But disappointingly, Levy chooses not to speak with sex workers in a book that’s all about “what the sex industry means.” She does quote Melissa Farley, however, about how sex work breeds PTSD in its participants, and how likely we are to have recurring nightmares about our work. My first thought on this is that it’s true: I’ve definitely had nightmares about sex work. My second thought is how I’ve also had nightmares about every other type of work I’ve done. When I was a waitress, I would have dreams about it being midnight in the restaurant and I had five or six hours of closing work left to do. Similar nightmares about impending deadlines and not enough time plagued me when I was a college student and later a magazine editor. When sex/sexiness is your job, it’s not pleasant all the time—but I’d argue that the same statement holds true if you substitute “sex/sexiness” with anything else in the world that is done for financial profit. How do these nightmares, these instances of PTSD, compare with what other working-class people experience when reflecting on the less appealing moments of their work?

But neither Levy nor Farley think about it this way, when it’s so much simpler and juicier to assume the whole industry is full of rape and molestation victims. The one sex worker that she does quote in-depth is Jenna Jameson, who reports, in How to Make Love Like a Porn Star, an overall negative experience with the industry and her entry into it. Disappointingly, there are no discussions with Nina Hartely, Annie Sprinkle, any sex work activists or, for that matter, even Jameson herself—Levy chooses only to quote her book and not to actually speak to her.

If you spend 30 seconds or so on Jameson’s Wikipedia page, you’ll know her entry into the sex industry was difficult. Even though interviews she’s given do reveal a more complex and positive relationship with her work, Levy oversimplifies, choosing to omit all but the most negative of Jameson’s experiences in porn. This allows Jameson to fit much more neatly into the book’s final chapter, dedicated to the perpetuation of negative stereotypes and idiotic twists of “logic.” For example:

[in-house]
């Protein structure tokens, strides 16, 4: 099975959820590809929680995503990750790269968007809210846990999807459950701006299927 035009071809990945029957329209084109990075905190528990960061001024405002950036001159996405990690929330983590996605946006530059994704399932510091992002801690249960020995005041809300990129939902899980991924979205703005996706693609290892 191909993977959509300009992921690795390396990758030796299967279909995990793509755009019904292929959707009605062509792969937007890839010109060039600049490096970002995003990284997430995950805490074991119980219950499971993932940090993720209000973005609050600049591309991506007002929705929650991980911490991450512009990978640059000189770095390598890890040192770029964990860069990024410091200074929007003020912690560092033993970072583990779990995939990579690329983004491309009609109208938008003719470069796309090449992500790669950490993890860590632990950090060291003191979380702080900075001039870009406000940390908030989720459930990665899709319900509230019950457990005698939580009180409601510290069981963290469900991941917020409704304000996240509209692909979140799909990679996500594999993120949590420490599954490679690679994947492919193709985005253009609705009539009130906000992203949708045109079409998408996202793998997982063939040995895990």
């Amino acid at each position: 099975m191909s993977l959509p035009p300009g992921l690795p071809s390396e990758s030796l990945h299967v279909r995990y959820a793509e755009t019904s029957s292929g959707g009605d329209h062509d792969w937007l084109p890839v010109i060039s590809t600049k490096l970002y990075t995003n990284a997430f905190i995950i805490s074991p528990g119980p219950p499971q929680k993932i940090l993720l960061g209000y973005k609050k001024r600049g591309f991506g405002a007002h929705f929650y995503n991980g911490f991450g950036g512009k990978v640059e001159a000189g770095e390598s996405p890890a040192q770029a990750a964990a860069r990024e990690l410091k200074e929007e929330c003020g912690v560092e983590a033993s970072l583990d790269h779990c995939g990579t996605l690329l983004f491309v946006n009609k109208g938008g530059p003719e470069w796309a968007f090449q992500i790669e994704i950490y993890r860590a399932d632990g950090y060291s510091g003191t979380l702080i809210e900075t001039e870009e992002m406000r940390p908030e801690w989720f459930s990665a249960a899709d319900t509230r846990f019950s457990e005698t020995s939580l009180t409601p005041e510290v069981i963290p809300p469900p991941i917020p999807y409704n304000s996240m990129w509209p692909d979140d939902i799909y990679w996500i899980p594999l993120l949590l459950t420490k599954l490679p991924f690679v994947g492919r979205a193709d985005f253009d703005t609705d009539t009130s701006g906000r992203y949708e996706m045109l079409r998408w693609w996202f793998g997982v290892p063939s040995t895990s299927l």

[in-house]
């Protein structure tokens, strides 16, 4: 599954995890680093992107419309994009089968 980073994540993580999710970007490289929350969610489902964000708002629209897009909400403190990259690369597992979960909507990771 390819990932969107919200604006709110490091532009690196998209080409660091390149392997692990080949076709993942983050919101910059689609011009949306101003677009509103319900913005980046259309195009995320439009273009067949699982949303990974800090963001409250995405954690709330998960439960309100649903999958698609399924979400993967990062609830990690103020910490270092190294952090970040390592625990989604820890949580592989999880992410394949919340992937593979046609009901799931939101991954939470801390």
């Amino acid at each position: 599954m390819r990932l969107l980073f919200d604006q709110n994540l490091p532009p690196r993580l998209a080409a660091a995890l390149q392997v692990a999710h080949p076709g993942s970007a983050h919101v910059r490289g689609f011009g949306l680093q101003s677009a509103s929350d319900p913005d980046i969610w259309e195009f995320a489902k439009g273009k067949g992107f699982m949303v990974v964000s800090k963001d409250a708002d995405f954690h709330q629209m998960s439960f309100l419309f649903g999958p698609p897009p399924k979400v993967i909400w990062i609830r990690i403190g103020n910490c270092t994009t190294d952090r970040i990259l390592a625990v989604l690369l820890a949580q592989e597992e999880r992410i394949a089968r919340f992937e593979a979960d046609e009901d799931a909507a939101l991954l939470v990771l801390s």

“Sex workers are workers. They are having sex, just as strippers are stripping and centerfolds are posing, because they are paid to, not because they are in the mood to. The vast majority of women who enter the field do so because they are poor and have no more attractive alternative. … For the rest of us who are lucky or industrious enough to make a living doing other things, sex is supposed to be something we do for pleasure or as an expression of love.”

A couple points on this:

  1. Isn’t nearly everyone in their profession because they “have no more attractive alternative”—in other words, because their current choice is the best one for them?
  2. Unless you were kidnapped and pimped out as a teenager, or born into such exorbitant wealth that you never had to work a day in your life, “luck” has a limited influence on one’s involvement in the sex industry. I was unlucky enough to not be born an heiress; therefore I chose to become a stripper.
  3. Not industrious enough? So, in the event that you’re a sex worker who doesn’t fall in the “unlucky” camp, you can figure out that you got yourself here by being stupid and/or lazy.

I could understand the perspective that sex work could be empowering to an individual while damaging to women’s place in society as a whole. I’m not going to agree, but I’ll admit that it’s a point that’s at least worth listening to and arguing against. Unfortunately, Levy doesn’t stop there, but dives into stereotypes and clichés with Melissa Farley. We’re all dumb and lazy and raped, I get it. The final chapter was full of the same familiar, frustrating and tired stats that journalists recycle on a daily basis whenever they have an excuse to mention prostitution in a story.